Monday, March 11, 2013

Eggs and Emulsions: Part 1

The egg. The symbol of life.
First of all, read this disclaimer before attempting any of this at home:

http://www.chowbacca.com/2013/03/a-shot-for-what-ails-ya.html

That said, unless you are very young, very old or auto-immune compromised, a case of Salmonella will probably not kill you (but, should generally be avoided).

The best preventative medicine for that, I've found, is to stick to a few rules:

1) Consider all outside surfaces of any food item to be contaminated. That is egg shells, fruit skins, and the exposed surfaces of meat.

2) The clock starts ticking the moment you breach the integrity of any membrane, either by cracking, crushing or cutting. If you cut into an apple, plan on eating the whole thing that day.

3) Temperatures you are comfortable in are temperatures wee beasties are comfortable in - minimize exposure to room temperature when possible, chill cooked food quickly if you are storing or serve right away. If you plan on eating something raw, if it is vegetal then wash thoroughly before consuming, make sure it is fresh and properly handled if it is meat (this can be a dice roll - which is why you should always have a good relationship with your butcher!).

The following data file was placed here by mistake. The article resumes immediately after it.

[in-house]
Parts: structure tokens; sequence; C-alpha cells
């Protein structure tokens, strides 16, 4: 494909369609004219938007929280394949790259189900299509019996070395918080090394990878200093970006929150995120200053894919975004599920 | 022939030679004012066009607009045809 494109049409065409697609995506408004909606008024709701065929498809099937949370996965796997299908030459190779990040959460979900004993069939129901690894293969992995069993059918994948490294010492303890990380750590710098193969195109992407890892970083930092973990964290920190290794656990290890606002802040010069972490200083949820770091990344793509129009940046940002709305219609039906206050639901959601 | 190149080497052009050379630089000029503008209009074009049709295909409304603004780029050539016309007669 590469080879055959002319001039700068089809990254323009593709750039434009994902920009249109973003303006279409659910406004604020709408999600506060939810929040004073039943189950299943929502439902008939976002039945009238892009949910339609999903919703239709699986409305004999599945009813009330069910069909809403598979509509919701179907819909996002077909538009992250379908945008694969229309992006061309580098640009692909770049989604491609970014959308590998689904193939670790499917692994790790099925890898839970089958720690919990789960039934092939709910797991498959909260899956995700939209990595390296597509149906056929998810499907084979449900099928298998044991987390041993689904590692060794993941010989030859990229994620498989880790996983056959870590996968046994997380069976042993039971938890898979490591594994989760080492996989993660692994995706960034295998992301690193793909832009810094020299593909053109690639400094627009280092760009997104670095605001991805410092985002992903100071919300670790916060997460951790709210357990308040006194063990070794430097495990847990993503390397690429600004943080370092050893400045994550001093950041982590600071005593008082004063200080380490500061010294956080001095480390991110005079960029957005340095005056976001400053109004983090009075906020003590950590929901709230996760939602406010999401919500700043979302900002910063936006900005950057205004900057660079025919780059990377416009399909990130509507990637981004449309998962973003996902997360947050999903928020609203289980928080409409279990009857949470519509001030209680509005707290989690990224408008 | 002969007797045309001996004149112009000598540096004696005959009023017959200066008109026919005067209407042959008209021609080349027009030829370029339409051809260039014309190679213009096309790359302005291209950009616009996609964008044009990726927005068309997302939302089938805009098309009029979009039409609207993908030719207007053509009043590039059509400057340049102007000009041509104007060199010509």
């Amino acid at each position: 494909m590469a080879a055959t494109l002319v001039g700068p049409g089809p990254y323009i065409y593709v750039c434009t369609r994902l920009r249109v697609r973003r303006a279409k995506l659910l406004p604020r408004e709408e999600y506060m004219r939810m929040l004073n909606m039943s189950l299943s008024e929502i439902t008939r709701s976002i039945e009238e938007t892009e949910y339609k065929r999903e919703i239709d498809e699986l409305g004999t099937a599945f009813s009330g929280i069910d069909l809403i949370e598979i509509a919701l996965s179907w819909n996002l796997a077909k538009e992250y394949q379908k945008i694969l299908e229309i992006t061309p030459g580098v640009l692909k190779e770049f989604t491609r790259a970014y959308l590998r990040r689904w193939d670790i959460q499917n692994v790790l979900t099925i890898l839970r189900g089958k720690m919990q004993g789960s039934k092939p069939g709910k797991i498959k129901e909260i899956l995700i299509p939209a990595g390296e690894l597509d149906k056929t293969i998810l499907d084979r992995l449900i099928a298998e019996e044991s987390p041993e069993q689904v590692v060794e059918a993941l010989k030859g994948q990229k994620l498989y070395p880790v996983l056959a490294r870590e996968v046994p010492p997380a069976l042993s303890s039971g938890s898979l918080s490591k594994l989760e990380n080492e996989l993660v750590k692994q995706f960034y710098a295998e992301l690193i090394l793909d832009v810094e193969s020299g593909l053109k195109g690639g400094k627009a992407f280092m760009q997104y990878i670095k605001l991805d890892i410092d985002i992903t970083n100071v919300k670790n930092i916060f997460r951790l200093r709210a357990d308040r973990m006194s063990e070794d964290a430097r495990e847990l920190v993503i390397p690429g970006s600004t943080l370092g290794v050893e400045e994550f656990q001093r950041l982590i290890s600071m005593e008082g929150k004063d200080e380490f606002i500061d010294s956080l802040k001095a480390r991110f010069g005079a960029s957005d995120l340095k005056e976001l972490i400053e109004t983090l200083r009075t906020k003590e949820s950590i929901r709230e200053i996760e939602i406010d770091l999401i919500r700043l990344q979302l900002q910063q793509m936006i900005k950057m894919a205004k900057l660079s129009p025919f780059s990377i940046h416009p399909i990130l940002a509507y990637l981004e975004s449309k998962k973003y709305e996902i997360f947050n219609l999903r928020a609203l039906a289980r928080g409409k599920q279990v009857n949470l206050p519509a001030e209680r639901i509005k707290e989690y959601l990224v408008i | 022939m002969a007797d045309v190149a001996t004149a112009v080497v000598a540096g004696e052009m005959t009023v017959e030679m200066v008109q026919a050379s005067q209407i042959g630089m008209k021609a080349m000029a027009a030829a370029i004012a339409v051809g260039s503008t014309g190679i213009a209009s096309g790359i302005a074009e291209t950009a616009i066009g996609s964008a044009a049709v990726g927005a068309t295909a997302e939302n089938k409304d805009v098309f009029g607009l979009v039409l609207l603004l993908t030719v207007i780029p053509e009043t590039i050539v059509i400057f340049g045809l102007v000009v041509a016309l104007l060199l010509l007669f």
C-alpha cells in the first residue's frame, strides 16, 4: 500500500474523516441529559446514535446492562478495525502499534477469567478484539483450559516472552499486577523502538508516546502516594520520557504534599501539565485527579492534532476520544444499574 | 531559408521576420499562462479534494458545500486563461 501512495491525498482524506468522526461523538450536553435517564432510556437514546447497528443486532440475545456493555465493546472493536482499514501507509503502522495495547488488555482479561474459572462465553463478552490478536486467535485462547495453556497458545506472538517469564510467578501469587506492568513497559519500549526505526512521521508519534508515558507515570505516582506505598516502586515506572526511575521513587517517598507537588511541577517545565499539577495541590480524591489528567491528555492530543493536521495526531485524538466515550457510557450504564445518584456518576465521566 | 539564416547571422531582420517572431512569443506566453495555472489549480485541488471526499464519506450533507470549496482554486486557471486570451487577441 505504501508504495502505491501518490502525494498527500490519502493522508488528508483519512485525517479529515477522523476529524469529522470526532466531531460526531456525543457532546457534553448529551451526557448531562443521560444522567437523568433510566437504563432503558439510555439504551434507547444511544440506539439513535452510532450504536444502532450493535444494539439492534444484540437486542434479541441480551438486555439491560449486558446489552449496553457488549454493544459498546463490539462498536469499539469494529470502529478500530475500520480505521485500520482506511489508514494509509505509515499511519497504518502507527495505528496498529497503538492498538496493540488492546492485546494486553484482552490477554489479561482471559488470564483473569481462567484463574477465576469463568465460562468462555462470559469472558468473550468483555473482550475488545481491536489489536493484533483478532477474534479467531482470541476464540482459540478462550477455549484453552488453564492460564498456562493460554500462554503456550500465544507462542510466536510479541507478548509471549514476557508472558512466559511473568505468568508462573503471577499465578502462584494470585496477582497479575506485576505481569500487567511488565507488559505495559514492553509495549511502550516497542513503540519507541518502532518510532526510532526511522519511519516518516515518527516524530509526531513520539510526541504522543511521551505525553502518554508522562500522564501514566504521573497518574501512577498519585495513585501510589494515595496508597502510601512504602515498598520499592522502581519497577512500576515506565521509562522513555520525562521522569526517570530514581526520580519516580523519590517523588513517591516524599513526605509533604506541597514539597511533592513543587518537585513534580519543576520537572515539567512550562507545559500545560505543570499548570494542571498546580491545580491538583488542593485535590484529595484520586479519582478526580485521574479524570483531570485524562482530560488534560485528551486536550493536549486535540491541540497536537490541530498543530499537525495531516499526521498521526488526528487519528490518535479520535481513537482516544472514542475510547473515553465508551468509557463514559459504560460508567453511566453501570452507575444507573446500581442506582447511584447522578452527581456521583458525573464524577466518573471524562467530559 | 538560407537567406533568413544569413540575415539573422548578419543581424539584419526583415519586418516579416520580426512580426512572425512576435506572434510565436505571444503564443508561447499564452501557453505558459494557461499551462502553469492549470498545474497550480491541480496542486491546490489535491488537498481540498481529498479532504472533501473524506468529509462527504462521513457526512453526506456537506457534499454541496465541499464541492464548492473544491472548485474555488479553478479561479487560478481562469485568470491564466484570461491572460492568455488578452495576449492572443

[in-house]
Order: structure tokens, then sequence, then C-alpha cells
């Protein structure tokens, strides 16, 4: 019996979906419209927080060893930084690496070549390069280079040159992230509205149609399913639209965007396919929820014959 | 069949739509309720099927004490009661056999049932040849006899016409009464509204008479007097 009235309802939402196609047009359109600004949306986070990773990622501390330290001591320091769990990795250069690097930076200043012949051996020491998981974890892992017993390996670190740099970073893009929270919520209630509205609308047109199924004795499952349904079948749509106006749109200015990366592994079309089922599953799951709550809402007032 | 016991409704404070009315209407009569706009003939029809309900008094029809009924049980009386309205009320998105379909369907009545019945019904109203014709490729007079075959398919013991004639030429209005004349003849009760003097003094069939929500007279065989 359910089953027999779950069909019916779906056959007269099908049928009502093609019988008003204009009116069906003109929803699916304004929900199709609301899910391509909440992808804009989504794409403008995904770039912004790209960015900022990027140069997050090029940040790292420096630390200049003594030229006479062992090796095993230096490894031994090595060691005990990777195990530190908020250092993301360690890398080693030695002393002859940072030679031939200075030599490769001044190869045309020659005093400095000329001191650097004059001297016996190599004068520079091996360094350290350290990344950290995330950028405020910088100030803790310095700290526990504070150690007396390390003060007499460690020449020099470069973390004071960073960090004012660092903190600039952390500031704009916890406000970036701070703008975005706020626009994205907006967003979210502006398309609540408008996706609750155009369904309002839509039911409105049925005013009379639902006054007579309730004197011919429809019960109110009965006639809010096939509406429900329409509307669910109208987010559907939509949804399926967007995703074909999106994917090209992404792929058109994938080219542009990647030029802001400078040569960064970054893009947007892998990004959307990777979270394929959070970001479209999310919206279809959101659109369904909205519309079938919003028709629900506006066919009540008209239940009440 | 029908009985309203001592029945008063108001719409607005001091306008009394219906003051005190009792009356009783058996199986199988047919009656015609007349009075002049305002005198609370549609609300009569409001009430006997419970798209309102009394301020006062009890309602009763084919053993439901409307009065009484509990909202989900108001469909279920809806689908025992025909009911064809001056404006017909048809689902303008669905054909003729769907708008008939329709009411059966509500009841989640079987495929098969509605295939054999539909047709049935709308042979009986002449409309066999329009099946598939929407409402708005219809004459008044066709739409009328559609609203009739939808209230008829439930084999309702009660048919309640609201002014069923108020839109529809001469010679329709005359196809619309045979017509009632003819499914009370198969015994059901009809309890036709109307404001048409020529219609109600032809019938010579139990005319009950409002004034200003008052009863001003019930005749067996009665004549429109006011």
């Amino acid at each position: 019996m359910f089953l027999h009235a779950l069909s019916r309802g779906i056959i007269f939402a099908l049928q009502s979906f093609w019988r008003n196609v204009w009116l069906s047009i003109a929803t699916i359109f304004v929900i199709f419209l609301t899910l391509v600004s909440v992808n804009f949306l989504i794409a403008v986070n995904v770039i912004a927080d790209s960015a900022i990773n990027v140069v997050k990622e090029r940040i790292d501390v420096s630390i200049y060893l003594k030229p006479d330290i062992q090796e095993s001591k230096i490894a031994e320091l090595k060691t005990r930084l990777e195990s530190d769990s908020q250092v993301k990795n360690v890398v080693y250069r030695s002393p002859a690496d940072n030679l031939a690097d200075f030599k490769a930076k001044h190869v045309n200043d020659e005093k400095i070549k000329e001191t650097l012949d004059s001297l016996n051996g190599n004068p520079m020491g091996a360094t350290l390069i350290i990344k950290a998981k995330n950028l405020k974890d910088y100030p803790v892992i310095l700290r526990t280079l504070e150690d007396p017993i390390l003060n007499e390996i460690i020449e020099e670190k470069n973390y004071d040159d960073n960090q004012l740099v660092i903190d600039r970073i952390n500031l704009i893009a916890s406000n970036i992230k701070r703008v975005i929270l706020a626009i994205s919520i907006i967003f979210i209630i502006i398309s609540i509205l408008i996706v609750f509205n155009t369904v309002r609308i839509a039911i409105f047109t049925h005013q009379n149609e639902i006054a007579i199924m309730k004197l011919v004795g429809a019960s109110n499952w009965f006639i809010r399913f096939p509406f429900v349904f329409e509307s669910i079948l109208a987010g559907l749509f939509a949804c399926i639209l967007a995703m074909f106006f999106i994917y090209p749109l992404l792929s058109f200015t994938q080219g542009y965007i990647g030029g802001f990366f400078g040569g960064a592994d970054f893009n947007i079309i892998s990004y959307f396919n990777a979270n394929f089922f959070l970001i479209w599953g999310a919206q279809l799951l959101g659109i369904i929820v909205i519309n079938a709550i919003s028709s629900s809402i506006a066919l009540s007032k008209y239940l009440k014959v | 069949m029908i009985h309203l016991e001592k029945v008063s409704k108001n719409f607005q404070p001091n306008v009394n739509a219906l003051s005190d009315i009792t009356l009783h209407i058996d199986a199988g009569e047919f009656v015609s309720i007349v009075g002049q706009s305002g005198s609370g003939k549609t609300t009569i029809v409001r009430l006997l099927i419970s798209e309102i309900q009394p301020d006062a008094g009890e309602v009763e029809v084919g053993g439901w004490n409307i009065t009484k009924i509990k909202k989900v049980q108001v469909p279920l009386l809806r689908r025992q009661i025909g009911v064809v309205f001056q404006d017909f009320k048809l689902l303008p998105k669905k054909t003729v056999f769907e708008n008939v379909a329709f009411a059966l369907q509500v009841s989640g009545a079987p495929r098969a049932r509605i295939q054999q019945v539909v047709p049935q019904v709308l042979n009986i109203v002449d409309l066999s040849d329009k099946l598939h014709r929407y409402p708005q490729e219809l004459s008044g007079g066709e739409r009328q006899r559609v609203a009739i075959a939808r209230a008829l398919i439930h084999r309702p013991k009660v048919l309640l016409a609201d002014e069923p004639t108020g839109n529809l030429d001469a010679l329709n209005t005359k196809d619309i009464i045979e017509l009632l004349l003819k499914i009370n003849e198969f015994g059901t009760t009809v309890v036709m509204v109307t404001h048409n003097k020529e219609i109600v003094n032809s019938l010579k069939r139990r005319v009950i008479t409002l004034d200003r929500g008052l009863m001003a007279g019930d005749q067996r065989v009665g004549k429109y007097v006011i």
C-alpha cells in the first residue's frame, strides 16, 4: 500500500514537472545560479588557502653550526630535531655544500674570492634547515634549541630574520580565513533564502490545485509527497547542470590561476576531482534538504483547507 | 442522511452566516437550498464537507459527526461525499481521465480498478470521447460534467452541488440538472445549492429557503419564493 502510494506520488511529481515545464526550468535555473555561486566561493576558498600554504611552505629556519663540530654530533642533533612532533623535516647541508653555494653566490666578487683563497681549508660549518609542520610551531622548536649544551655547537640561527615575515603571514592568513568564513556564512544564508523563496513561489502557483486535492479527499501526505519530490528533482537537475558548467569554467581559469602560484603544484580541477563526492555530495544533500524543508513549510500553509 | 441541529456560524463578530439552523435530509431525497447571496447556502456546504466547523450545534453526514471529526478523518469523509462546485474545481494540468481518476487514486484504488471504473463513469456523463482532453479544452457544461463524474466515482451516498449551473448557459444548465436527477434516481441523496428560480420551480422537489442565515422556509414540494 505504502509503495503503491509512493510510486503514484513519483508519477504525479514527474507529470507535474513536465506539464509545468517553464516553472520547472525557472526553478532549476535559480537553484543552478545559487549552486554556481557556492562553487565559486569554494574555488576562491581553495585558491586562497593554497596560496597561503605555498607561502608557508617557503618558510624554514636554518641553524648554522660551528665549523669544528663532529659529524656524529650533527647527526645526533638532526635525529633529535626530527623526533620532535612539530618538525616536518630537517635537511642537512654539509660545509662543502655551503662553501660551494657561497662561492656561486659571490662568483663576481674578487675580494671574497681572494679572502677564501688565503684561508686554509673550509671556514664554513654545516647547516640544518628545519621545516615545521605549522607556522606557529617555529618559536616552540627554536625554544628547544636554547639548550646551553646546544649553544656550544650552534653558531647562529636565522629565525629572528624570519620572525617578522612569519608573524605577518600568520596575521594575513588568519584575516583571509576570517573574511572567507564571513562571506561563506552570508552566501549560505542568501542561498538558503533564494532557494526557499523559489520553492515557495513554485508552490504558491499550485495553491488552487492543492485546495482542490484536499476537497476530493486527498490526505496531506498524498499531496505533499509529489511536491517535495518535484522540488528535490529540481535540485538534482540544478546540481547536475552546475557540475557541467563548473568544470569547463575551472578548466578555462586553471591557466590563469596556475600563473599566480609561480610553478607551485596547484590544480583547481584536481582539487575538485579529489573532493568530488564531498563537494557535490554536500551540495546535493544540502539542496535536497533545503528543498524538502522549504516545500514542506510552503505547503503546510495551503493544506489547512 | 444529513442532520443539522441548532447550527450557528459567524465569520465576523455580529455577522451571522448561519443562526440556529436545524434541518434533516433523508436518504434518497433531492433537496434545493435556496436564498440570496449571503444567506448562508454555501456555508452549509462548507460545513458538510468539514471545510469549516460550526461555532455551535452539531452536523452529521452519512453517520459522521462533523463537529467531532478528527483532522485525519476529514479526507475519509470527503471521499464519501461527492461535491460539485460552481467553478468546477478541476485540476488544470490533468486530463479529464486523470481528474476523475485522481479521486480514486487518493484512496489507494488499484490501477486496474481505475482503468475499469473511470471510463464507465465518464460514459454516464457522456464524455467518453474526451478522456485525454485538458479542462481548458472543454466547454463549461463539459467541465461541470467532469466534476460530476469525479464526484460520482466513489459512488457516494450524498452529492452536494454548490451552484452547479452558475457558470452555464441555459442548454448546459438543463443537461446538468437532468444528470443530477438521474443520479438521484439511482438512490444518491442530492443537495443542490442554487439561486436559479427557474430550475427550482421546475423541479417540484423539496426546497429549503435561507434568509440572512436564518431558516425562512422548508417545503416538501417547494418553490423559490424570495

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Eggs. Despite what some vegetarians will tell you an egg is essentially meat: it is in its raw form uncooked proteins and fats from an animal.

Salmonella is a bacteria that lives in the intestines of birds, insects and reptiles that to them is fairly innocuous, like most forms of E. coli (and other coliform bacteria) is in most mammals. (The dangerous strains of E. coli, like O157:H7, produces renal toxins that can lead to kidney failure and death in humans).

The danger of salmonella is fever, dehydration and hemorrhage.

Totally grossed out now? Good. You've been warned.

So, now let's eat some raw or mostly raw eggs.

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Breakfast of diet conscious champions.
A traditional French lunch or breakfast in the spring and summer is a salad, typically of frisée and lardon, dressed with vinegar, herbs, pepper and oil and topped with a poached egg.

It's a little early for frisée, so I opted for store bought, probably green-house grown salad mix (aux herbes).

The eggs come from a co-worker with some land and some hens. The eggs are merely a couple days old at the time of writing, and have "muscle tone".

I decided to whip up a simple vinaigrette and poach some eggs for breakfast.

A simple dressing consisting of shallots, salt, pepper, herbs, oil, vinegar and a touch of Dijon mustard can be made a'la minute in a large mixing bowl into which you toss the greens just prior to serving.

For the egg poach you want salted, acidulated water (that is water with added acid, be it vinegar or lemon juice) that is just simmering and a bit of centrifugal force (physics nerds - I understand this is not a real force; by all means post your nasty retorts in video form).

I like my eggs medium to medium rare, which is to say, runny. That is... raw(ish). See above.

Break the yolks into the salad and mix with the vinaigrette to make an unctuous, eggy dressing.